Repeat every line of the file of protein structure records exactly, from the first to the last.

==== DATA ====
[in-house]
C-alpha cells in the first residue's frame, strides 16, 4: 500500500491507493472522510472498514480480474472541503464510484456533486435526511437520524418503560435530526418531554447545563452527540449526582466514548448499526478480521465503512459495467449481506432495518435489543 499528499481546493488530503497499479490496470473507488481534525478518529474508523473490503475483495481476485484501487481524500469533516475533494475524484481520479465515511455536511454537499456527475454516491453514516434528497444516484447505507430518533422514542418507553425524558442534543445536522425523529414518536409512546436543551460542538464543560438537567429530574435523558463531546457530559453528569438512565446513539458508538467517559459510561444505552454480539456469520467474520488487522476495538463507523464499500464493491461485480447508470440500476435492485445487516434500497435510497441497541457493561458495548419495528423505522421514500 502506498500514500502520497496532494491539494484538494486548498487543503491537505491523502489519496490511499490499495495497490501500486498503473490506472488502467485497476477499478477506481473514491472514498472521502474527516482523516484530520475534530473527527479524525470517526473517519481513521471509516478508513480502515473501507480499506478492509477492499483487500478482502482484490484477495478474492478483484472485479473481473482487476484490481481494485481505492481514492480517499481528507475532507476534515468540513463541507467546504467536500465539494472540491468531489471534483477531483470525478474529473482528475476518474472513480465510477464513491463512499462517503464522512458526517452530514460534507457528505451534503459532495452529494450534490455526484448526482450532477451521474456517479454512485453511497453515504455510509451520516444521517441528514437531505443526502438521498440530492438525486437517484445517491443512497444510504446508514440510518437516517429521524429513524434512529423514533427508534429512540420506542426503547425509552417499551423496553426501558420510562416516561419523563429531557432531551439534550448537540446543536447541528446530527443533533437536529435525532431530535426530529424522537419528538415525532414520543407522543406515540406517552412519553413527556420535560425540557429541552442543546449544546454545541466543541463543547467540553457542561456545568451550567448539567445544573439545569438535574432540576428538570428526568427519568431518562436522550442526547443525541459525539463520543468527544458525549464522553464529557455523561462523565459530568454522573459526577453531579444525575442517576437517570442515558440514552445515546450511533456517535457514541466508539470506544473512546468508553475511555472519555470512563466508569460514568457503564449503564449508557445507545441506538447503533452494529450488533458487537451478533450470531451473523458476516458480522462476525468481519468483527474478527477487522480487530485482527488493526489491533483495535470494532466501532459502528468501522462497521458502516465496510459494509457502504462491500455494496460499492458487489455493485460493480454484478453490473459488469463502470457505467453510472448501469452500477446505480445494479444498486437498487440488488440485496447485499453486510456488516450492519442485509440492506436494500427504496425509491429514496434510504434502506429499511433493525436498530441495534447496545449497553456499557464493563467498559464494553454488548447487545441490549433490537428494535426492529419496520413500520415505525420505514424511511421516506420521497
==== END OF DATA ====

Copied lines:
[in-house]
C-alpha cells in the first residue's frame, strides 16, 4: 500500500491507493472522510472498514480480474472541503464510484456533486435526511437520524418503560435530526418531554447545563452527540449526582466514548448499526478480521465503512459495467449481506432495518435489543 499528499481546493488530503497499479490496470473507488481534525478518529474508523473490503475483495481476485484501487481524500469533516475533494475524484481520479465515511455536511454537499456527475454516491453514516434528497444516484447505507430518533422514542418507553425524558442534543445536522425523529414518536409512546436543551460542538464543560438537567429530574435523558463531546457530559453528569438512565446513539458508538467517559459510561444505552454480539456469520467474520488487522476495538463507523464499500464493491461485480447508470440500476435492485445487516434500497435510497441497541457493561458495548419495528423505522421514500 502506498500514500502520497496532494491539494484538494486548498487543503491537505491523502489519496490511499490499495495497490501500486498503473490506472488502467485497476477499478477506481473514491472514498472521502474527516482523516484530520475534530473527527479524525470517526473517519481513521471509516478508513480502515473501507480499506478492509477492499483487500478482502482484490484477495478474492478483484472485479473481473482487476484490481481494485481505492481514492480517499481528507475532507476534515468540513463541507467546504467536500465539494472540491468531489471534483477531483470525478474529473482528475476518474472513480465510477464513491463512499462517503464522512458526517452530514460534507457528505451534503459532495452529494450534490455526484448526482450532477451521474456517479454512485453511497453515504455510509451520516444521517441528514437531505443526502438521498440530492438525486437517484445517491443512497444510504446508514440510518437516517429521524429513524434512529423514533427508534429512540420506542426503547425509552417499551423496553426501558420510562416516561419523563429531557432531551439534550448537540446543536447541528446530527443533533437536529435525532431530535426530529424522537419528538415525532414520543407522543406515540406517552412519553413527556420535560425540557429541552442543546449544546454545541466543541463543547467540553457542561456545568451550567448539567445544573439545569438535574432540576428538570428526568427519568431518562436522550442526547443525541459525539463520543468527544458525549464522553464529557455523561462523565459530568454522573459526577453531579444525575442517576437517570442515558440514552445515546450511533456517535457514541466508539470506544473512546468508553475511555472519555470512563466508569460514568457503564449503564449508557445507545441506538447503533452494529450488533458487537451478533450470531451473523458476516458480522462476525468481519468483527474478527477487522480487530485482527488493526489491533483495535470494532466501532459502528468501522462497521458502516465496510459494509457502504462491500455494496460499492458487489455493485460493480454484478453490473459488469463502470457505467453510472448501469452500477446505480445494479444498486437498487440488488440485496447485499453486510456488516450492519442485509440492506436494500427504496425509491429514496434510504434502506429499511433493525436498530441495534447496545449497553456499557464493563467498559464494553454488548447487545441490549433490537428494535426492529419496520413500520415505525420505514424511511421516506420521497